2.67% Expected 2016 population growth rate for First Nations peoples in Manitoba.[7]

Migration

10,400 Net migration to Manitoba in 2015, including international migration and interprovincial migration.[8]

6,971 Manitoba’s net interprovincial migration population loss in 2015. The loss in 2014 was 7,336. 2015 was the first year that the interprovincial migration loss had decreased since 2009.[9]

37.7% Percentage of Manitobans who left to other provinces in 2015 who were aged 20-34. This is the second lowest of all the provinces after Alberta at 35.3%. For Saskatchewan this percentage is 39.0% and for the Maritimes it is 43.7%.[10]

81% Percentage of interprovincial migrants who left Manitoba and went to Alberta, Ontario, or British Columbia in 2015.[11]

Immigration

6.2% Percentage of Canada’s total immigrants that were received by Manitoba in 2014. Manitoba’s population represented only 3.6% of Canada’s total population.[12]

13,300 Number of international migrants to Manitoba in 2015. This follows Manitoba’s record-breaking 14,600 migrants in 2014.

12,849 Number of immigrants in 2014 who came in the economic class (79.2%).[13]

1,831 Number of immigrants in 2014 who came in the family class (11.3%).[14]

1,495 Number of immigrants in 2014 who came in the refugee class (9.2%).[15]

85.1% Percentage of Manitoba immigrants in 2014 for whom Winnipeg was the final destination.[16]

1,100 Number of Syrian refugees that Manitoba welcomed between November 4, 2015 and August 7, 2016.[17]

22% Percentage of Canada’s privately sponsored refugees that settled in Manitoba. Manitoba also settled almost 6% of all government sponsored refugees.[18]

 

References

[1] Manitoba Bureau of Statistics, The Review 2015. [Winnipeg]. June 21, 2016.

[2] Statistics Canada. Table  051-0005 –  Estimates of population, Canada, provinces and territories, quarterly (persons),  CANSIM (database). (accessed: Oct 4, 2016)

[3] Statistics Canada, Table  051-0001 –  Estimates of population, by age group and sex for July 1, Canada, provinces and territories, annual (persons unless otherwise noted),  CANSIM (database). (accessed: September 19, 2016)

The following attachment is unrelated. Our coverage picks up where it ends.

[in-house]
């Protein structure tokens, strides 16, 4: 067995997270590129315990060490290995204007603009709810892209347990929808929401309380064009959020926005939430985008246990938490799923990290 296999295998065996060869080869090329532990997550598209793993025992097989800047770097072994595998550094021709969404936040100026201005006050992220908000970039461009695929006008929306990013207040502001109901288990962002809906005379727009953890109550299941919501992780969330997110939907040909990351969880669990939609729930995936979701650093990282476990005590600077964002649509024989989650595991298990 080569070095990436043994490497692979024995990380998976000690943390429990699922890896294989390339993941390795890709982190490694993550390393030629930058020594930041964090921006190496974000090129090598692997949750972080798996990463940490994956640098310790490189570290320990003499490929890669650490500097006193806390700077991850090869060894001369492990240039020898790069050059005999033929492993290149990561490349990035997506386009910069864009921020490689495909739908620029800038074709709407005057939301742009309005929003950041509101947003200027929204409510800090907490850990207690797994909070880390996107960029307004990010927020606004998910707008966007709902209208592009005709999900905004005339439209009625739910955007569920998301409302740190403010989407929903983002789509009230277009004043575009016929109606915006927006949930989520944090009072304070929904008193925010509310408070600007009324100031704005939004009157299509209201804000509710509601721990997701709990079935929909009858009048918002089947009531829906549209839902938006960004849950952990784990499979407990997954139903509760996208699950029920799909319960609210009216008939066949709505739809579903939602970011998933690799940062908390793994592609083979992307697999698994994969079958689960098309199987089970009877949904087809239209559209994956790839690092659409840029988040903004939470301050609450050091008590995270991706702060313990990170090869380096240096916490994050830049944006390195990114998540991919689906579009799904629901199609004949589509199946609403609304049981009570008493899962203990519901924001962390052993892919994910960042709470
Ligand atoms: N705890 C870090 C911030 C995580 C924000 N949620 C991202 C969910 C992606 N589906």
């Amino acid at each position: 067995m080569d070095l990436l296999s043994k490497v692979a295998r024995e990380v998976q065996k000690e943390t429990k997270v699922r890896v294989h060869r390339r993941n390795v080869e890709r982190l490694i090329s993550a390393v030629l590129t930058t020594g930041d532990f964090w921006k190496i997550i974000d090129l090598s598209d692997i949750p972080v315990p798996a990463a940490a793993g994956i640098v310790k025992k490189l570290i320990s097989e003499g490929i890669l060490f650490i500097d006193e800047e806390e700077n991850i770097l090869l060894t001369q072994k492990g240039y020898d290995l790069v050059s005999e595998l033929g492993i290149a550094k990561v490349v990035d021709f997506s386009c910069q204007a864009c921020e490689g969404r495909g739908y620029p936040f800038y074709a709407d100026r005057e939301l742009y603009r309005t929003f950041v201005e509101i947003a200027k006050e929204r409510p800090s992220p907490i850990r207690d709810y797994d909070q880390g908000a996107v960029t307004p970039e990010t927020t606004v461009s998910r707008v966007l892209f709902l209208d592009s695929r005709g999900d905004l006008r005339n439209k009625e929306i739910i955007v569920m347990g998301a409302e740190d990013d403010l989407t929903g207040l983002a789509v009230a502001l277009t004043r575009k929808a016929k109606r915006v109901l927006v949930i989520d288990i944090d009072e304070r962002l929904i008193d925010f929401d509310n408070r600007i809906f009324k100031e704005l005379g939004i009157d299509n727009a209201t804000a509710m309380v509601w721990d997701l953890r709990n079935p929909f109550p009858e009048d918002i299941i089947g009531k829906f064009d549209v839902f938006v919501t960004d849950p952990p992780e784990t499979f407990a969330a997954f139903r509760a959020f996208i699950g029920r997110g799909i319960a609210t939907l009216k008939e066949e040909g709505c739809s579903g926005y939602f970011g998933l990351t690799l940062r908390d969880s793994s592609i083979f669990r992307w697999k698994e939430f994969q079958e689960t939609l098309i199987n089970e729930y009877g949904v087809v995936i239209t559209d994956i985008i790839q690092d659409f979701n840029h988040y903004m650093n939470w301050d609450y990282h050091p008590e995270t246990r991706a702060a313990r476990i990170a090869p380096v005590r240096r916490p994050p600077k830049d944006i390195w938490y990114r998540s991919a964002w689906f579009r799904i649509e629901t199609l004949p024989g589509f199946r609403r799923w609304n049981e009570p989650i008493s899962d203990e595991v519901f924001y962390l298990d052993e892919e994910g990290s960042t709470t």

[4] Statistics Canada, Table  051-0001 –  Estimates of population, by age group and sex for July 1, Canada, provinces and territories, annual (persons unless otherwise noted),  CANSIM (database). (accessed: September 19, 2016)

[5] Statistics Canada. 2013. Manitoba (Code 46) (table). National Household Survey (NHS) Profile. 2011 National Household Survey. Statistics Canada Catalogue no. 99-004-XWE. Ottawa. Released September 11, 2013. (accessed September 14, 2016).

[6] Statistics Canada. 2013. Manitoba (Code 46) (table). National Household Survey (NHS) Profile. 2011 National Household Survey. Statistics Canada Catalogue no. 99-004-XWE. Ottawa. Released September 11, 2013. (accessed September 14, 2016).

[7] Manitoba Bureau of Statistics, Statistics Canada’s First Nations and Métis population projections – Manitoba highlights, [Winnipeg], 2016. http://www.gov.mb.ca/mbs/reports/pubs/demographic_impacts_2015/ mbs_demo_impact_2015_a2_statcan_aboriginal_projection.pdf

[8] Manitoba Bureau of Statistics, Latest Population Estimates: April 2016, [Winnipeg], 2016. http://www.gov.mb.ca/ mbs/pubs/de_popn-qrt-latest.pdf

[9] Manitoba Bureau of Statistics, Latest Population Estimates: April 2016, [Winnipeg], 2016. http://www.gov.mb.ca/ mbs/pubs/de_popn-qrt-latest.pdf

[10] Statistics Canada, Table  051-0012 –  Interprovincial migrants, by age group and sex, Canada, provinces and territories, annual (persons),  CANSIM (database). (accessed: September 14, 2016).

[11] Statistics Canada, Table  051-0019 –  Interprovincial migrants, by province or territory of origin and destination, annual (persons),  CANSIM (database). (accessed: September 14, 2016)

[12] Manitoba Labour and Immigration, Manitoba Immigration Facts 2014 Statistical Report, [Winnipeg], 2015. http://www.gov.mb.ca/labour/immigration/pdf/mb_imm_facts_rep_2014.pdf

[13] Manitoba Labour and Immigration, Manitoba Immigration Facts 2014 Statistical Report, [Winnipeg], 2015. http://www.gov.mb.ca/labour/immigration/pdf/mb_imm_facts_rep_2014.pdf

[14] Manitoba Labour and Immigration, Manitoba Immigration Facts 2014 Statistical Report, [Winnipeg], 2015. http://www.gov.mb.ca/labour/immigration/pdf/mb_imm_facts_rep_2014.pdf

[15] Manitoba Labour and Immigration, Manitoba Immigration Facts 2014 Statistical Report, [Winnipeg], 2015. http://www.gov.mb.ca/labour/immigration/pdf/mb_imm_facts_rep_2014.pdf

[16] Manitoba Labour and Immigration, Manitoba Immigration Facts 2014 Statistical Report, [Winnipeg], 2015. http://www.gov.mb.ca/labour/immigration/pdf/mb_imm_facts_rep_2014.pdf

[17] Citizenship and Immigration Canada, Map of destination communities and service provider organizations, August 25, 2016. Accessed September 16, 2016. http://www.cic.gc.ca/english/refugees/welcome/map.asp

[18] Manitoba Labour and Immigration, Manitoba Immigration Facts 2014 Statistical Report, [Winnipeg], 2015. http://www.gov.mb.ca/labour/immigration/pdf/mb_imm_facts_rep_2014.pdf